"I was approached by Indy Star and some guys last year about doing a show, but coming off of injury from 2013, I really wanted to focus on the field. And I was able to focus on the field and have a great year. And so this year, they approached me again like, 'Hey, Dwayne, we would love to have you.' And I was just like, 'Yeah, let's do this. And if we're going to do it, we're going to do it right. We're going to be the best at it.'"
The Dwayne Allen Show debuts on Tuesday nights this season at 7:00. You can catch the live webcast on IndyStar.com and Fox59.com. A portion of the show will also air live on Fox 59. Joining Allen on set every week will be Fox 59 Sports Director Chris Hagan and Indy Star columnist Gregg Doyel.
Hagan says Allen's personality, football insight, and life experience should make for a great host. Like many guys in the league, Allen is more than just a football player. And he thinks fans will enjoy seeing a different side of him.
"He's not like the stereotypical brute or dumb jock that plays football. He's a very introspective guy, he's a voracious reader, and has a background that is a lot different from a lot of folks," he says. "He doesn't come from a background of privilege. And just the way he's kept that positive attitude throughout some really tough times in his life is what's made him the man he is today."
It's impossible to talk about the man Dwayne Allen is today without mentioning service and giving back. Because, as he says, "I live to serve." And using his show as a platform to match people with causes is one more way for him to do that.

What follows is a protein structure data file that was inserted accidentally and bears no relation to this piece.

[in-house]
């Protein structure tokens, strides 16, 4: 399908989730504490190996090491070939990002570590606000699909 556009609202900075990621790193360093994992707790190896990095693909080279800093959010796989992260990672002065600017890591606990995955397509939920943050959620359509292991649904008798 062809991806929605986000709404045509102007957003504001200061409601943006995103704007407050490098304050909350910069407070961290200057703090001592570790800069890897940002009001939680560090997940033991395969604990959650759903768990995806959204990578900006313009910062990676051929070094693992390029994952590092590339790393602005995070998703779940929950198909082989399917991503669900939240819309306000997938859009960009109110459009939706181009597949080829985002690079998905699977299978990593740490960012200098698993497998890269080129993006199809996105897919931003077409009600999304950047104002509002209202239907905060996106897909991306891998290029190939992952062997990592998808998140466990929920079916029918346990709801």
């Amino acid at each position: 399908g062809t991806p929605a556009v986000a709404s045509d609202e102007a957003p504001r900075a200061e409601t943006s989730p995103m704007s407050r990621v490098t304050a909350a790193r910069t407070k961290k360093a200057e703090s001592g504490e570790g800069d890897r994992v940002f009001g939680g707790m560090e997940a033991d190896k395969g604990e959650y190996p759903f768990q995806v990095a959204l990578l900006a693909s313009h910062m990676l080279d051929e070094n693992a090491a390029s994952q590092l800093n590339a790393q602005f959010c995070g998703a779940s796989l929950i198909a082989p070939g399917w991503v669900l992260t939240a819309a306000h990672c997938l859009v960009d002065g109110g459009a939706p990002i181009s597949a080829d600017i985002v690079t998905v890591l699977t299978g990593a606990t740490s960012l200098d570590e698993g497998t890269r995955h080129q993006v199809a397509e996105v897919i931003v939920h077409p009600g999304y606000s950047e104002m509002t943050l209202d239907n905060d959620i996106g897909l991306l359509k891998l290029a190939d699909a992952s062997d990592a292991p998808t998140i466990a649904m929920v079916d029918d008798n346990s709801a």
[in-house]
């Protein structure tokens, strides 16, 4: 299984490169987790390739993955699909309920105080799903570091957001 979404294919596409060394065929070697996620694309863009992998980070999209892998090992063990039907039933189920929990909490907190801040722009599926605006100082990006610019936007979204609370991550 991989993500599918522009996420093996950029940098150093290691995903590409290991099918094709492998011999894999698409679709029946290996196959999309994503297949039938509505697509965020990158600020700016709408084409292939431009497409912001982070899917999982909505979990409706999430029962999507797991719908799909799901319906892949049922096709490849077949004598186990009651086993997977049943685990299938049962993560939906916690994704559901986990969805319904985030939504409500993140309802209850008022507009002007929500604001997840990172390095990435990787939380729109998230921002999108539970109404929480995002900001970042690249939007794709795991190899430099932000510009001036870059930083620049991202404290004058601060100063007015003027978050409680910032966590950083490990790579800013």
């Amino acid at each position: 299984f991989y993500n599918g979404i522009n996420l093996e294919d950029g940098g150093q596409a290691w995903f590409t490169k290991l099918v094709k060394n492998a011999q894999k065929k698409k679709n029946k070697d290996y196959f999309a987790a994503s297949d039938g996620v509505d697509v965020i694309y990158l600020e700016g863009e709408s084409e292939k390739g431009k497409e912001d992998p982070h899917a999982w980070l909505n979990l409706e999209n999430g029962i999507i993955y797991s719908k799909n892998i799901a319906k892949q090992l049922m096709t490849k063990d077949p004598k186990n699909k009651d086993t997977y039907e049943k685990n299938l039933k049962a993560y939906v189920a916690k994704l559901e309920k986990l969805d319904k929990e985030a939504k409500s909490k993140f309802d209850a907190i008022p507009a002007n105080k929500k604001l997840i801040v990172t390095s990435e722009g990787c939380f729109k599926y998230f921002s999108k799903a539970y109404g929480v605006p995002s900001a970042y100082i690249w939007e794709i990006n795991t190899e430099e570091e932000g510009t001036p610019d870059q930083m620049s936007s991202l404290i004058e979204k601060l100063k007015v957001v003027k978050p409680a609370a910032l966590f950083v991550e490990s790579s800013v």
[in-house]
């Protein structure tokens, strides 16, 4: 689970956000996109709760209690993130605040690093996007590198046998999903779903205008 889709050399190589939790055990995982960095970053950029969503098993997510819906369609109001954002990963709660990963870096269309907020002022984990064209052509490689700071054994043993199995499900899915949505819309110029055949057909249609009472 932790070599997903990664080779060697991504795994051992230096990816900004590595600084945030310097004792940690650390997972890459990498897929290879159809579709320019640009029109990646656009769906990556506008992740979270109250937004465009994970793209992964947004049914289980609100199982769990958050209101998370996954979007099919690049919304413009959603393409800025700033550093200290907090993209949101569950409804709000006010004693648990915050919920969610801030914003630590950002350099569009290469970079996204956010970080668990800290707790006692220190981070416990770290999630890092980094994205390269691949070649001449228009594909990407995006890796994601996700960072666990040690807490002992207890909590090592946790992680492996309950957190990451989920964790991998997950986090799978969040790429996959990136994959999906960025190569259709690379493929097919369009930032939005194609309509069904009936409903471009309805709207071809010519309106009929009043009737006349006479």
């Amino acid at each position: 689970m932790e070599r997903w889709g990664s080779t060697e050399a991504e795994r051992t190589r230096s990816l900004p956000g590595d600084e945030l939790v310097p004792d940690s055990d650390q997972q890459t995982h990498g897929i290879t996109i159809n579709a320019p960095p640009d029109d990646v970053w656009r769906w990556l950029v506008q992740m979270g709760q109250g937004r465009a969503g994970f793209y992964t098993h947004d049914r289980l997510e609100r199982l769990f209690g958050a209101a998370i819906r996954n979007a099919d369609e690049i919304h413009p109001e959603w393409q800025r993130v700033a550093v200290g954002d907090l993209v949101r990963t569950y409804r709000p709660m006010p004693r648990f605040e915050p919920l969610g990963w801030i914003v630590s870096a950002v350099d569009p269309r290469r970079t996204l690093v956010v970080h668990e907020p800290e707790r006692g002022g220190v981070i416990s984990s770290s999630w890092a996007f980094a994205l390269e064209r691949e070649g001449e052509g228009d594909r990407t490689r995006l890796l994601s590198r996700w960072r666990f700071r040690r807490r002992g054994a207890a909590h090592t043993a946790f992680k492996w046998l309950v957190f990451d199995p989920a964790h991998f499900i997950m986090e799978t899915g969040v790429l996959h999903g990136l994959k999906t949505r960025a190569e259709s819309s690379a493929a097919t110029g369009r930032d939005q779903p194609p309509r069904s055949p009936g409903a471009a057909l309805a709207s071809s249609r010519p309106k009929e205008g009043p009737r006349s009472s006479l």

"We're going to talk football, we're going to talk current events, we're going to talk different interests that I have, and then most importantly, we're going to talk about different nonprofits and different ways for people to give back around the city."
Asked if he's following in the footsteps of teammate Pat McAfee, host of the Indy Star's Pat McAfee Show in 2013 before moving to WTHR in 2014, Allen denied it. "God definitely broke the mold, shattered, burned, incinerated, got rid of the mold after they made Patrick McAfee. So, it's impossible," he says.
But he couldn't deny the Colts punter has been a source of inspiration for him.
"McAfee is an entertainer. He is a comedian. He is an icon in the city of Indianapolis. And he's beginning to build his brand outside of that. And to have the opportunity to just continue to learn from a distance from him with his different ways of communicating and reaching out, stuff like that, is all I can ask for."
Allen says for him, stepping behind the broadcast desk is not so much about life after the NFL as exploring life outside the NFL.
"I'm 25 years old. I have no idea what I want to do past football, but I'm thankful for the people around me who've encouraged me to explore different things. Who have awakened the intellectual curiosity and cultural curiosity in me to get outside the box and really experiment with different things."
But make no mistake. Right now, Dwayne Allen is focused on one thing: football.
Sidelined for most of the 2013 season with a hip injury, Allen made a brave comeback in 2014 and together with teammate Coby Fleener, became the first tight end duo in NFL history with eight touchdowns apiece. Allen's teammates selected him as the Colts' recipient of the Ed Block Courage Award.
"The show, I'm excited about it. But that's 30 minutes out of my week. All the other time will be focused on making sure that I am the best tight end in the National Football League."
Whether on the field or on the set, there's only one way Dwayne Allen knows how to succeed.
"All I can do is go out and be me."
And his fans wouldn't have it any other way.
Because Dwayne Allen being Dwayne Allen is what made them fans in the first place.